FIG. 1 shows an example of a MOSFET switching circuit using two enhancement mode MOSFETs and an isolated transformer drive. In the circuit shown in FIG. 1, the gate voltage at node 10 is referenced directly to the source voltage at node 20. Such a design causes a current to flow into the source. When the oscillator 50 is enabled, the oscillator-generated current will mix with the input signal current. When the oscillator is disabled, any current present in the circuit will flow, or divide and flow, into the circuits connected to both sides of the transistor switch depending on the voltage levels present. This type of current flow is caused by the internal diodes 30 and 40 (shown in dotted line) that are a part of the internal structure of all enhancement mode MOSFETs. A circuit such as is shown in FIG. 1 has size and cost disadvantages. In addition, at higher switching frequencies, some of the oscillator frequency signal will mix with and modulate the input signal. This type of modulation can also result if the magnitude of the input signal is very small in comparison to the oscillation signal. As the oscillator frequency approaches the frequency of the input signal, major distortion of the input signal can take place.

SUMMARY OF THE INVENTION

An isolated MOSFET switch control circuit is disclosed comprising in combination first and second switching MOSFETs for switching an input signal through the switch control circuit. The MOSFETs have their gates connected together at a gate junction and their sources connected together at a source junction. The control circuit further includes current source means for generating a fixed enhancement voltage referenced to the source voltage of the first and second MOSFETs and switching means. The switching means has a circuit control isolated from the switching MOSFETs and further has first and second switching terminals for applying and disconnecting the current source means to the switch control circuit. When the current source is applied the switching MOSFETs will be turned on and when the current source is disconnected the switching MOSFETs will be turned off.

BRIEF DESCRIPTION OF THE DRAWINGS

For a more complete understanding of the invention, reference is hereby made to the drawings in which:

FIG. 1 is a schematic drawing of an isolated transformer drive MOSFET switching circuit.

FIG. 2 is a schematic of one example of a MOSFET transistor switch control which provides full isolation between the circuit control and switching MOSFETs.

FIG. 3 is a schematic of one example of a MOSFET transistor switch which provides full isolation between the circuit control and switching MOSFETs without injecting a current into the source.

DESCRIPTION OF THE PREFERRED EMBODIMENT

FIG. 2 is a schematic of one example of a MOSFET transistor switch control which provides full isolation between the circuit control and switching MOSFETs. The embodiment shown in FIG. 2 comprises switching MOSFETs 60 and 70 which switch a signal from the input to the output. MOSFETs 60 and 70 are connected together at gate junction 65 and at source junction 75. The drain of MOSFET 60 serves as the input and the drain of MOSFET 70 serves as the output for the switch control circuit.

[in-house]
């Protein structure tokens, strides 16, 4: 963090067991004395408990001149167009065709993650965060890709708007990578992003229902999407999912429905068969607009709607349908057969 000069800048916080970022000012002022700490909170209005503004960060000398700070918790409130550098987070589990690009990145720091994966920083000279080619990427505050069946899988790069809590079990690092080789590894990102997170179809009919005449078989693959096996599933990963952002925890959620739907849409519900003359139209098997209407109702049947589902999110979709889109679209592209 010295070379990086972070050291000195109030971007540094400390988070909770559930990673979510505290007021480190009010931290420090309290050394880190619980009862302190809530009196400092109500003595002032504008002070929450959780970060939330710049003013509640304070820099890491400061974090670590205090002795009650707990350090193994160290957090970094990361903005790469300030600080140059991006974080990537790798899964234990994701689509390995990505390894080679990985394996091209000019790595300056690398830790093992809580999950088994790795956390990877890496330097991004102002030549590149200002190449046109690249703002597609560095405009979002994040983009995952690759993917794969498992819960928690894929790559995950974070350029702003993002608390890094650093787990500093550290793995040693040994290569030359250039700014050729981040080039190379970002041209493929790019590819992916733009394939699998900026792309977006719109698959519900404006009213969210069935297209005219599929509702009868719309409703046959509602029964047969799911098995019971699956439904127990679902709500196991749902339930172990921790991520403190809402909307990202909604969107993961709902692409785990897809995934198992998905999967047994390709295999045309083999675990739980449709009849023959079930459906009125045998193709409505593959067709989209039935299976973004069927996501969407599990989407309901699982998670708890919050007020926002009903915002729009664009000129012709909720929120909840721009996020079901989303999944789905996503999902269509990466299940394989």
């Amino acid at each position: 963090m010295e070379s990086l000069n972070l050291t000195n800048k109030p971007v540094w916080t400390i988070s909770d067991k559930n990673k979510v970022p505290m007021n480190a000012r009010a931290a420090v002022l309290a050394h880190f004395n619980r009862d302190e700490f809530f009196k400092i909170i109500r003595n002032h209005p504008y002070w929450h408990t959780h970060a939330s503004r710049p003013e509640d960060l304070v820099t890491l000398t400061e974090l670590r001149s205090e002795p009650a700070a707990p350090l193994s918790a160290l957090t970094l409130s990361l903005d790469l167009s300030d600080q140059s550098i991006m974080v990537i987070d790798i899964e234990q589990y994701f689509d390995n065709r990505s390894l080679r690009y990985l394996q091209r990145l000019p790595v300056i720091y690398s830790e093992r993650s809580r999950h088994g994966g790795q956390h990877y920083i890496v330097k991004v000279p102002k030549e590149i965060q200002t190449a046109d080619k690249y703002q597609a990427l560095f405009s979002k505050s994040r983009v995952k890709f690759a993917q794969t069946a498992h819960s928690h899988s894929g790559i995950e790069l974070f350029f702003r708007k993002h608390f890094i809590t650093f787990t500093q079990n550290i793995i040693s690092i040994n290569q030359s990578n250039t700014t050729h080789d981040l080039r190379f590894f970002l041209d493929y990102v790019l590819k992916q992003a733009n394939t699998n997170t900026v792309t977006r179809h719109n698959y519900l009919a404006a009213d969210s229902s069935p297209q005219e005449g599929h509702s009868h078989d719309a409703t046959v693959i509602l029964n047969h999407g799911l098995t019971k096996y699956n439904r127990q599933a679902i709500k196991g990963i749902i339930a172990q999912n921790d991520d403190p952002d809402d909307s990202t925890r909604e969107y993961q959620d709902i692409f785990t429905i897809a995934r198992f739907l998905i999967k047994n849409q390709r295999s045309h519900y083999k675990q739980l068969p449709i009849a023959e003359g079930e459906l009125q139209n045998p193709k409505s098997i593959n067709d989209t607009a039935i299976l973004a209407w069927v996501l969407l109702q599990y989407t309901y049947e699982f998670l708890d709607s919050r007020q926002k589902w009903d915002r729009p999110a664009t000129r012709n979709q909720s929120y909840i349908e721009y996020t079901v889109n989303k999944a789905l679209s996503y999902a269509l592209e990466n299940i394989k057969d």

The embodiment shown in FIG. 2 further comprises current source means 80 for generating a fixed enhancement voltage referenced through zener diode 90 to the source voltage of MOSFETs 60 and 70, and switching means 100. Switching means 100 has a circuit control means CM for operating the switch control circuit isolated by switching means 100 from the switching MOSFETs, and further has first and second switching terminals 92 and 94 for applying and disconnecting the current source means 80 to the switch control circuit. When circuit control means CM turns switching means 100 off, the switching terminals 92 and 94 are opened and the current source 80 is applied to the MOSFET gates, thereby turning on the switching MOSFETs 60 and 70. Conversely, when the source 80 is disconnected by turning switching means 100 on and thus shorting terminals 92 and 94, the switching MOSFETs 60 and 70 will be turned off.

As shown in dotted line FIG. 2, one embodiment of the current source means 80 may advantageously be comprised of a constant current diode 82 and a zener diode 90. Further, the constant current diode 82 may be advantageously selected to maintain a current of about one milliampere and the zener diode 90 may be advantageously selected to have a breakdown voltage in the range of about 5 volts to about 3.5 volts. The anode of the constant current diode 82 is connected to an external voltage source, VBIAS. VBIAS must be equal to, or greater than, the sum of the maximum positive input signal, the breakdown voltage of zener diode 90 and the voltage drop across diode 82. The cathode of the diode 82 is coupled to the cathode of the zener diode 90, terminal 92 of the switching means 100 and the gate junction 65. The anode of zener diode 90 is connected to the second switching terminal 94 of the switching means 100 and the source junction 75. In one embodiment of the invention, the switching means 100 may be an optoisolator switch or similar device. Control Means is any control input for turning on the switching means. In the case of an optoisolator switch, for example, the control means would be any device causing a current to pass through the diode and the optoisolator 100, causing the diode to become illuminated. The illumination would then cause the photo-transistor in optoisolator 100 to be rendered conductive, thereby turning the optoisolator switch on and the switching MOSFETs 60 and 70 off.